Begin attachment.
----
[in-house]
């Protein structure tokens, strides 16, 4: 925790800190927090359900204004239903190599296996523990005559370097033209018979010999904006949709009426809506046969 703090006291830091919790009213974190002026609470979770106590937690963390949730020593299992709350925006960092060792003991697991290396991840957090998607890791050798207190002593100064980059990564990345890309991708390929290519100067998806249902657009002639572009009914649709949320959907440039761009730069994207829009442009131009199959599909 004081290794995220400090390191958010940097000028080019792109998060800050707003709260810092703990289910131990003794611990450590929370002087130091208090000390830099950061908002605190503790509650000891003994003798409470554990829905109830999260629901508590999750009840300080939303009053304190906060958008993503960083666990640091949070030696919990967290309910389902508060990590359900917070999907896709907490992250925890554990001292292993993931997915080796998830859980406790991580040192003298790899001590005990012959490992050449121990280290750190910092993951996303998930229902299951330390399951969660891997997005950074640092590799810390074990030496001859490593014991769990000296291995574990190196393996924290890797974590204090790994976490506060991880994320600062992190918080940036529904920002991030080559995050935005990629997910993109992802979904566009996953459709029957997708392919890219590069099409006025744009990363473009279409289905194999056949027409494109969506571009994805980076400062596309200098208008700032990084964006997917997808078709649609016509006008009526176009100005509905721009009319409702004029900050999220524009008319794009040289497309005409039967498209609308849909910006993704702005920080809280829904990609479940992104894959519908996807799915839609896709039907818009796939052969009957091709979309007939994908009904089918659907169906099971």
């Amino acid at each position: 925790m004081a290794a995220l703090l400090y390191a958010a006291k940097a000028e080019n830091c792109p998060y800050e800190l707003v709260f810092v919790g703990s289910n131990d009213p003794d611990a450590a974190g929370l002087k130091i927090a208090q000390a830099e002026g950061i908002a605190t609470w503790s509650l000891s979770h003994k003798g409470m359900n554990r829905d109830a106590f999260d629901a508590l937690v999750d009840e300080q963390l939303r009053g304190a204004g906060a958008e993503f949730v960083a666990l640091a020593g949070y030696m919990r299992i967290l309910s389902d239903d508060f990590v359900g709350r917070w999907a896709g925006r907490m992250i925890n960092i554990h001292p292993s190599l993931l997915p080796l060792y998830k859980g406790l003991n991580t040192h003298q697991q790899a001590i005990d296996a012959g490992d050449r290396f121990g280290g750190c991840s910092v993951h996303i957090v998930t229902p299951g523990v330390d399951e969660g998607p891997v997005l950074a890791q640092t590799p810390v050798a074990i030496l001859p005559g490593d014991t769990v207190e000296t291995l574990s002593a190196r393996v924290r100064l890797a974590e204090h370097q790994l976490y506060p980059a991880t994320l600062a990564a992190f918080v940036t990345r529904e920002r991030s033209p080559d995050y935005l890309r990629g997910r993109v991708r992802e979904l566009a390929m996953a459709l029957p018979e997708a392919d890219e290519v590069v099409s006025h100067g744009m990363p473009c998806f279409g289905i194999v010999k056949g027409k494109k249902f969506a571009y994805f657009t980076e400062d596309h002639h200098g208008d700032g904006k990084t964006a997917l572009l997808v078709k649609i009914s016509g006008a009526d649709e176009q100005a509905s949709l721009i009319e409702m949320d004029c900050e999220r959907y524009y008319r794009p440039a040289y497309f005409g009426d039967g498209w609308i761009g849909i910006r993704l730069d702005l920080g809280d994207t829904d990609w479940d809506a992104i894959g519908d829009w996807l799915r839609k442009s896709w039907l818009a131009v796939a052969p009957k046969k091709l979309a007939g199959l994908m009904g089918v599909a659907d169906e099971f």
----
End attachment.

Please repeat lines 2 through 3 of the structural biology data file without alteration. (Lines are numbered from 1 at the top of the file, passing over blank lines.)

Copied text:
């Protein structure tokens, strides 16, 4: 925790800190927090359900204004239903190599296996523990005559370097033209018979010999904006949709009426809506046969 703090006291830091919790009213974190002026609470979770106590937690963390949730020593299992709350925006960092060792003991697991290396991840957090998607890791050798207190002593100064980059990564990345890309991708390929290519100067998806249902657009002639572009009914649709949320959907440039761009730069994207829009442009131009199959599909 004081290794995220400090390191958010940097000028080019792109998060800050707003709260810092703990289910131990003794611990450590929370002087130091208090000390830099950061908002605190503790509650000891003994003798409470554990829905109830999260629901508590999750009840300080939303009053304190906060958008993503960083666990640091949070030696919990967290309910389902508060990590359900917070999907896709907490992250925890554990001292292993993931997915080796998830859980406790991580040192003298790899001590005990012959490992050449121990280290750190910092993951996303998930229902299951330390399951969660891997997005950074640092590799810390074990030496001859490593014991769990000296291995574990190196393996924290890797974590204090790994976490506060991880994320600062992190918080940036529904920002991030080559995050935005990629997910993109992802979904566009996953459709029957997708392919890219590069099409006025744009990363473009279409289905194999056949027409494109969506571009994805980076400062596309200098208008700032990084964006997917997808078709649609016509006008009526176009100005509905721009009319409702004029900050999220524009008319794009040289497309005409039967498209609308849909910006993704702005920080809280829904990609479940992104894959519908996807799915839609896709039907818009796939052969009957091709979309007939994908009904089918659907169906099971």
């Amino acid at each position: 925790m004081a290794a995220l703090l400090y390191a958010a006291k940097a000028e080019n830091c792109p998060y800050e800190l707003v709260f810092v919790g703990s289910n131990d009213p003794d611990a450590a974190g929370l002087k130091i927090a208090q000390a830099e002026g950061i908002a605190t609470w503790s509650l000891s979770h003994k003798g409470m359900n554990r829905d109830a106590f999260d629901a508590l937690v999750d009840e300080q963390l939303r009053g304190a204004g906060a958008e993503f949730v960083a666990l640091a020593g949070y030696m919990r299992i967290l309910s389902d239903d508060f990590v359900g709350r917070w999907a896709g925006r907490m992250i925890n960092i554990h001292p292993s190599l993931l997915p080796l060792y998830k859980g406790l003991n991580t040192h003298q697991q790899a001590i005990d296996a012959g490992d050449r290396f121990g280290g750190c991840s910092v993951h996303i957090v998930t229902p299951g523990v330390d399951e969660g998607p891997v997005l950074a890791q640092t590799p810390v050798a074990i030496l001859p005559g490593d014991t769990v207190e000296t291995l574990s002593a190196r393996v924290r100064l890797a974590e204090h370097q790994l976490y506060p980059a991880t994320l600062a990564a992190f918080v940036t990345r529904e920002r991030s033209p080559d995050y935005l890309r990629g997910r993109v991708r992802e979904l566009a390929m996953a459709l029957p018979e997708a392919d890219e290519v590069v099409s006025h100067g744009m990363p473009c998806f279409g289905i194999v010999k056949g027409k494109k249902f969506a571009y994805f657009t980076e400062d596309h002639h200098g208008d700032g904006k990084t964006a997917l572009l997808v078709k649609i009914s016509g006008a009526d649709e176009q100005a509905s949709l721009i009319e409702m949320d004029c900050e999220r959907y524009y008319r794009p440039a040289y497309f005409g009426d039967g498209w609308i761009g849909i910006r993704l730069d702005l920080g809280d994207t829904d990609w479940d809506a992104i894959g519908d829009w996807l799915r839609k442009s896709w039907l818009a131009v796939a052969p009957k046969k091709l979309a007939g199959l994908m009904g089918v599909a659907d169906e099971f």